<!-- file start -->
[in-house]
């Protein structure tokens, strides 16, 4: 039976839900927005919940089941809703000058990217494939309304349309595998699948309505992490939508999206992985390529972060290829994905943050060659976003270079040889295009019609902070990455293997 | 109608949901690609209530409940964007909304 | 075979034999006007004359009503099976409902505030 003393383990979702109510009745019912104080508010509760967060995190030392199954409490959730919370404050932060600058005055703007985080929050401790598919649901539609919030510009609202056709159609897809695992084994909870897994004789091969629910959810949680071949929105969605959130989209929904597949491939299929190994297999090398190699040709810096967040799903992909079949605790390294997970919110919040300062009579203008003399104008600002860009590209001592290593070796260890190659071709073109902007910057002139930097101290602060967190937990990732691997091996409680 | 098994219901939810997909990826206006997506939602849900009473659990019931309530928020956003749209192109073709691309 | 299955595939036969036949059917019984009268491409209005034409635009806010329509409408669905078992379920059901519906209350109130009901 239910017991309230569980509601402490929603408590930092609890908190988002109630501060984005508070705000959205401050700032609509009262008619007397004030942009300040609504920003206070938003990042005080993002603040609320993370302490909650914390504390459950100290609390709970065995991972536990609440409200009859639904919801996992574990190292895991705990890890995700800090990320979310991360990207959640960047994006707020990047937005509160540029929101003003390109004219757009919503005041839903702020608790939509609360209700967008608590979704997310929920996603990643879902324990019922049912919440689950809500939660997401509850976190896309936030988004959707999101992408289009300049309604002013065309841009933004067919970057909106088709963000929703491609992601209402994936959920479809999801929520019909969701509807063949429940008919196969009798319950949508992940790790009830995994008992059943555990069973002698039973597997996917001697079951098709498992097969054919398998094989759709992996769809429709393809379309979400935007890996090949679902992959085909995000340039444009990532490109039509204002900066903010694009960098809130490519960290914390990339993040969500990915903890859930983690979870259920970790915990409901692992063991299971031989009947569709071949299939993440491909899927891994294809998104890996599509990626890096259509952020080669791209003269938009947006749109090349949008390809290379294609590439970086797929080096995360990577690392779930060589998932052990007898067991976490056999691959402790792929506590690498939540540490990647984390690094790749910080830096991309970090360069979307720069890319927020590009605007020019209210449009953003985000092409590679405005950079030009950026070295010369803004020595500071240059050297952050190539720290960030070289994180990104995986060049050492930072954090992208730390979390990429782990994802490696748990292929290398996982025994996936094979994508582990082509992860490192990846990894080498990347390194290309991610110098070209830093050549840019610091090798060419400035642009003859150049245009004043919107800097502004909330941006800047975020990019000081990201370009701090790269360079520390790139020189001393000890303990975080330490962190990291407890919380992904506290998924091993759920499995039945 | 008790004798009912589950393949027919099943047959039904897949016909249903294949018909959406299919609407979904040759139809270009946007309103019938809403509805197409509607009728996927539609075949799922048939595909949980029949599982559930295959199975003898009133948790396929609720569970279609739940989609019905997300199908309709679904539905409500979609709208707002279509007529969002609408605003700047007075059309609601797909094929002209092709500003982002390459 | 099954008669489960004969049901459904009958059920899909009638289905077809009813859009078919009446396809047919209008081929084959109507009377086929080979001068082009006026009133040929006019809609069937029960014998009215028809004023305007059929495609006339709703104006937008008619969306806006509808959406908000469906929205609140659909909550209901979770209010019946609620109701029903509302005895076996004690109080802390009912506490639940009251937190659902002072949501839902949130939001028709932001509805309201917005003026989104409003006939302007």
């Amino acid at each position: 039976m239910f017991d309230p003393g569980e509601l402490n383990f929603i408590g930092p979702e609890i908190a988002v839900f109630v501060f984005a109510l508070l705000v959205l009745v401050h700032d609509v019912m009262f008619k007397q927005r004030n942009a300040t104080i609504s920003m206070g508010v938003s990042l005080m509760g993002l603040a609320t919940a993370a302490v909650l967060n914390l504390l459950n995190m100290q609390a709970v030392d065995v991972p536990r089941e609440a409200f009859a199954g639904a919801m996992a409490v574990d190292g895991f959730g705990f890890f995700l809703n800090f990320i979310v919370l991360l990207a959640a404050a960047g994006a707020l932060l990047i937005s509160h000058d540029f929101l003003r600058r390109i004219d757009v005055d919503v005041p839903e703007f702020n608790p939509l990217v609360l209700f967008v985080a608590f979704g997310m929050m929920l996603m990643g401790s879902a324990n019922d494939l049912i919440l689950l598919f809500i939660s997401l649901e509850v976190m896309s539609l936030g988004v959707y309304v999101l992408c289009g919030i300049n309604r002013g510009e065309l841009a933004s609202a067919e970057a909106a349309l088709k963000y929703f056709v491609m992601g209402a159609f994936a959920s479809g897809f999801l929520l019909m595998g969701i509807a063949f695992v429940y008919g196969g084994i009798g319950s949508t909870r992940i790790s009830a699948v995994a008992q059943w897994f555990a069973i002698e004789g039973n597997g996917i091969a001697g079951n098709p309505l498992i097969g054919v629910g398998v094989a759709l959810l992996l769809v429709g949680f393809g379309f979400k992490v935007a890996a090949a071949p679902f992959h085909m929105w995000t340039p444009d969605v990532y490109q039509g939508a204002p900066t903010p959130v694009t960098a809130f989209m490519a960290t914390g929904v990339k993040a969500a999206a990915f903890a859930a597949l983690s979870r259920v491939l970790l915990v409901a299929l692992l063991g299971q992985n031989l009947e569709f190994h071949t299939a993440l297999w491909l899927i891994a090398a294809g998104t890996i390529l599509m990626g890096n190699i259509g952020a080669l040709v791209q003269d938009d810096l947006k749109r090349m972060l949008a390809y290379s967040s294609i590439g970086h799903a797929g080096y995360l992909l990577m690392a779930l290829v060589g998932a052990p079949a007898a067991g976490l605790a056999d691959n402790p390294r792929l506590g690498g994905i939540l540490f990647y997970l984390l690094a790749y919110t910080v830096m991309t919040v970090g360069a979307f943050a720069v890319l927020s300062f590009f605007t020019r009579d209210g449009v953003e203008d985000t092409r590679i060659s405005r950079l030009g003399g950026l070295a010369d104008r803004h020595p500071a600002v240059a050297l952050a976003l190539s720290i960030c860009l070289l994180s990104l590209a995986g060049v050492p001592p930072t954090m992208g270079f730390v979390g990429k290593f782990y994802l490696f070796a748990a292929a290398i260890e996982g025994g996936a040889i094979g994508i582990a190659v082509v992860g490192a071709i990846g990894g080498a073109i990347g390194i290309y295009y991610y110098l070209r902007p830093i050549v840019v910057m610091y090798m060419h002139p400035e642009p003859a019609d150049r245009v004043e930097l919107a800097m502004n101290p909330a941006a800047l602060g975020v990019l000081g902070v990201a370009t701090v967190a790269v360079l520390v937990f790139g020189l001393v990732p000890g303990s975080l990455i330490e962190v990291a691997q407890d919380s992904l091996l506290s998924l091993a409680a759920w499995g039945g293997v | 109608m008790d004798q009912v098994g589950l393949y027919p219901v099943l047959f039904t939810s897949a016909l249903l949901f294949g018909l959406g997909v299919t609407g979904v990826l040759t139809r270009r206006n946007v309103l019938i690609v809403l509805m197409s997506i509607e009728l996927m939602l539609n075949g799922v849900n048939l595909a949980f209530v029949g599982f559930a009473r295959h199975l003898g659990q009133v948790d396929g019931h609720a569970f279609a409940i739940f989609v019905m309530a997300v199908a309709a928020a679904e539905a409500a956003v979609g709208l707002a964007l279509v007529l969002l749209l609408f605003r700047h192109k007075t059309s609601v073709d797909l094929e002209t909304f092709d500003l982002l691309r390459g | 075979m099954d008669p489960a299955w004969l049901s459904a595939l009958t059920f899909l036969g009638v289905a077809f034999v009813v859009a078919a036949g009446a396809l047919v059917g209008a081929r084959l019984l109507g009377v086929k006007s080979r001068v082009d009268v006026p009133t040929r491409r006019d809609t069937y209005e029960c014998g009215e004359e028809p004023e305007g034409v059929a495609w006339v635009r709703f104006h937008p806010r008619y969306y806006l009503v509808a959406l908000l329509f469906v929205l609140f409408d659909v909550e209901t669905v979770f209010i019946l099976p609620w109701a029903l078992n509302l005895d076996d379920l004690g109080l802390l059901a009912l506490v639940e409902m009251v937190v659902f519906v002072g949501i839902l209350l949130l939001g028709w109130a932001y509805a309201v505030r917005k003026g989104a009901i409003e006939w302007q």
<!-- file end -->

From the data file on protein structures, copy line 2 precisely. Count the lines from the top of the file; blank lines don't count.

């Protein structure tokens, strides 16, 4: 039976839900927005919940089941809703000058990217494939309304349309595998699948309505992490939508999206992985390529972060290829994905943050060659976003270079040889295009019609902070990455293997 | 109608949901690609209530409940964007909304 | 075979034999006007004359009503099976409902505030 003393383990979702109510009745019912104080508010509760967060995190030392199954409490959730919370404050932060600058005055703007985080929050401790598919649901539609919030510009609202056709159609897809695992084994909870897994004789091969629910959810949680071949929105969605959130989209929904597949491939299929190994297999090398190699040709810096967040799903992909079949605790390294997970919110919040300062009579203008003399104008600002860009590209001592290593070796260890190659071709073109902007910057002139930097101290602060967190937990990732691997091996409680 | 098994219901939810997909990826206006997506939602849900009473659990019931309530928020956003749209192109073709691309 | 299955595939036969036949059917019984009268491409209005034409635009806010329509409408669905078992379920059901519906209350109130009901 239910017991309230569980509601402490929603408590930092609890908190988002109630501060984005508070705000959205401050700032609509009262008619007397004030942009300040609504920003206070938003990042005080993002603040609320993370302490909650914390504390459950100290609390709970065995991972536990609440409200009859639904919801996992574990190292895991705990890890995700800090990320979310991360990207959640960047994006707020990047937005509160540029929101003003390109004219757009919503005041839903702020608790939509609360209700967008608590979704997310929920996603990643879902324990019922049912919440689950809500939660997401509850976190896309936030988004959707999101992408289009300049309604002013065309841009933004067919970057909106088709963000929703491609992601209402994936959920479809999801929520019909969701509807063949429940008919196969009798319950949508992940790790009830995994008992059943555990069973002698039973597997996917001697079951098709498992097969054919398998094989759709992996769809429709393809379309979400935007890996090949679902992959085909995000340039444009990532490109039509204002900066903010694009960098809130490519960290914390990339993040969500990915903890859930983690979870259920970790915990409901692992063991299971031989009947569709071949299939993440491909899927891994294809998104890996599509990626890096259509952020080669791209003269938009947006749109090349949008390809290379294609590439970086797929080096995360990577690392779930060589998932052990007898067991976490056999691959402790792929506590690498939540540490990647984390690094790749910080830096991309970090360069979307720069890319927020590009605007020019209210449009953003985000092409590679405005950079030009950026070295010369803004020595500071240059050297952050190539720290960030070289994180990104995986060049050492930072954090992208730390979390990429782990994802490696748990292929290398996982025994996936094979994508582990082509992860490192990846990894080498990347390194290309991610110098070209830093050549840019610091090798060419400035642009003859150049245009004043919107800097502004909330941006800047975020990019000081990201370009701090790269360079520390790139020189001393000890303990975080330490962190990291407890919380992904506290998924091993759920499995039945 | 008790004798009912589950393949027919099943047959039904897949016909249903294949018909959406299919609407979904040759139809270009946007309103019938809403509805197409509607009728996927539609075949799922048939595909949980029949599982559930295959199975003898009133948790396929609720569970279609739940989609019905997300199908309709679904539905409500979609709208707002279509007529969002609408605003700047007075059309609601797909094929002209092709500003982002390459 | 099954008669489960004969049901459904009958059920899909009638289905077809009813859009078919009446396809047919209008081929084959109507009377086929080979001068082009006026009133040929006019809609069937029960014998009215028809004023305007059929495609006339709703104006937008008619969306806006509808959406908000469906929205609140659909909550209901979770209010019946609620109701029903509302005895076996004690109080802390009912506490639940009251937190659902002072949501839902949130939001028709932001509805309201917005003026989104409003006939302007």